IT was arguably a missed opportunity for the Scotch whisky industry when Boris Johnson did not make a detour to the Highland Park Distillery during his recent flying visit to Orkney

The Prime Minister happily posed with a couple of giant crabs when he made a surprise appearance at Stromness harbour last month – part of a much-heralded trip to drum up support for the Union amid rising backing for Scottish independence.

Had he made the time to take the short journey from Stromness to Edrington’s Highland Park facility in Kirkwall, he would surely have been told about the effect the US import tariffs are having on single malt Scotch whisky in its most valuable export market.

To recap, the Trump administration slapped a 25 per cent import tariff on single malt and Scotch whisky liqueur, as well other Scottish products such as cashmere and shortbread, in October as part of an ongoing diplomatic dispute with the European Union (EU).

The move, sanctioned by the World Trade Organisation (WTO), was Washington’s response to subsidies doled out to Airbus, the aircraft manufacturer, by EU member states, including the UK.

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And it has already had a hugely damaging effect on Scotch whisky distillers, which in 2019 exported £378 million worth of single malt to the US (and more than £1 billion of whisky in total to the market when blended Scotch is taken in account).

The Scotch Whisky Association (SWA) said exports to the US have plunged by more than 30% since the retaliatory action was taken, with the industry losing around £30m of exports per month since the tax was first imposed. That tally is currently standing at around £200m.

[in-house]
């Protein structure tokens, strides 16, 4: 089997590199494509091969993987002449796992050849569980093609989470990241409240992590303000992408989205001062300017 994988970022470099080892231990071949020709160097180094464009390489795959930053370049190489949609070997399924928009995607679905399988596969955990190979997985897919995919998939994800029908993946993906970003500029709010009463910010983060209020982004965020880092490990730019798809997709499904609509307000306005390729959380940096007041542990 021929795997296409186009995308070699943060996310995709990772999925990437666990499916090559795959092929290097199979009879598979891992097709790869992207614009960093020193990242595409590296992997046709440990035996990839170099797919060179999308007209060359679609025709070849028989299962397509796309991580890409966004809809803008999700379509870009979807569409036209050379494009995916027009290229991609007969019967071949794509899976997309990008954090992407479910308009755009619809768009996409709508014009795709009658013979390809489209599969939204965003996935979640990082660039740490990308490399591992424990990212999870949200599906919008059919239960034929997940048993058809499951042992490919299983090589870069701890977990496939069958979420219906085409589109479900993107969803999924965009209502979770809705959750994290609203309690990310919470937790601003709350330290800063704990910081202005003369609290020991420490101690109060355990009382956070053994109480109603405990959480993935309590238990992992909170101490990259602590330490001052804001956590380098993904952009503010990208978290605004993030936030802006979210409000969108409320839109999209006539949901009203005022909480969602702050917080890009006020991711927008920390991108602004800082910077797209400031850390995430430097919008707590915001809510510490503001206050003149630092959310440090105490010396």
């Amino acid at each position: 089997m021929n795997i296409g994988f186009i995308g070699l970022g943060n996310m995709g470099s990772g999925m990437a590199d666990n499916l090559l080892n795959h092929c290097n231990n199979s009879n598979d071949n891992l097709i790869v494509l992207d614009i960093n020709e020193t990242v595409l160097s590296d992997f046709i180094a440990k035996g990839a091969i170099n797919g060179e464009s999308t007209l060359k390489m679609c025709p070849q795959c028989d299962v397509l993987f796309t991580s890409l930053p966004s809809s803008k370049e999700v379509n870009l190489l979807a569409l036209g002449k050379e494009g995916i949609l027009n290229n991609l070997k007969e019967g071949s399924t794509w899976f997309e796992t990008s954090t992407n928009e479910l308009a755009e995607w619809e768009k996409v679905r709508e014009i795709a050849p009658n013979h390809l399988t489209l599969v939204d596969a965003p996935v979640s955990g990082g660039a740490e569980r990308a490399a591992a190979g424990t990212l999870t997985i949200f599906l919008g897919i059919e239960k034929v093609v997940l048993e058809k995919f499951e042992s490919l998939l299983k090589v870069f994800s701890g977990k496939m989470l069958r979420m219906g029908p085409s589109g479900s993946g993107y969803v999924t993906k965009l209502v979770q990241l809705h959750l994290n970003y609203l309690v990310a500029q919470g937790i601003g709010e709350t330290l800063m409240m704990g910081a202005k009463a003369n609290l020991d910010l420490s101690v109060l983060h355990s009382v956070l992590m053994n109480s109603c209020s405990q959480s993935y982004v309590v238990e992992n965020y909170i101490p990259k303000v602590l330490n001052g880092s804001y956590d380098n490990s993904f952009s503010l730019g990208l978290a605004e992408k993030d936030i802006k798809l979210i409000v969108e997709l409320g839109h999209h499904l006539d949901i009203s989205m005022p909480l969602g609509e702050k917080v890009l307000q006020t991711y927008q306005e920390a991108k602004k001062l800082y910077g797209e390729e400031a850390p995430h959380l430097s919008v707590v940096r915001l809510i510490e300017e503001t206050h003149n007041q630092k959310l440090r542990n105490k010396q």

The effect of such a loss of trade would be devastating at the best of times, but when it coincides with a massive economic downturn sparked by a pandemic, the effects are all the more damaging.

“US tariffs present a strategic, long-term threat to the Scotch whisky industry,” a spokeswoman for the SWA said in a statement to The Herald.

“If these sort of losses are sustained, there will be an impact on jobs the industry and our supply chain supports, in Scotland and across the UK.”

The latest figures from the SWA show that exports to the US fell by 47% in April and 65% in May, a period coinciding with lockdown measures enforced to halt the spread of the virus, when compared to the corresponding months last year.

And there are real fears that there is even worse to come for an industry that employs 11,000 people in Scotland, around 7,000 of whom are based in rural areas.

The US trade representative is scheduled to review the tariffs by August 12, and while that could conceivably result in the import taxes being quashed, the smarter money would appear to be on the list of tariffs being extended.

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It is understood the US is mulling whether to widen the list to include blended Scotch whisky and gin, which would deal a further, devastating blow to the Scottish economy.

Although regarded in some circles as less fashionable than single malt, blended Scotch continues to account for the majority of whisky exported from Scotland.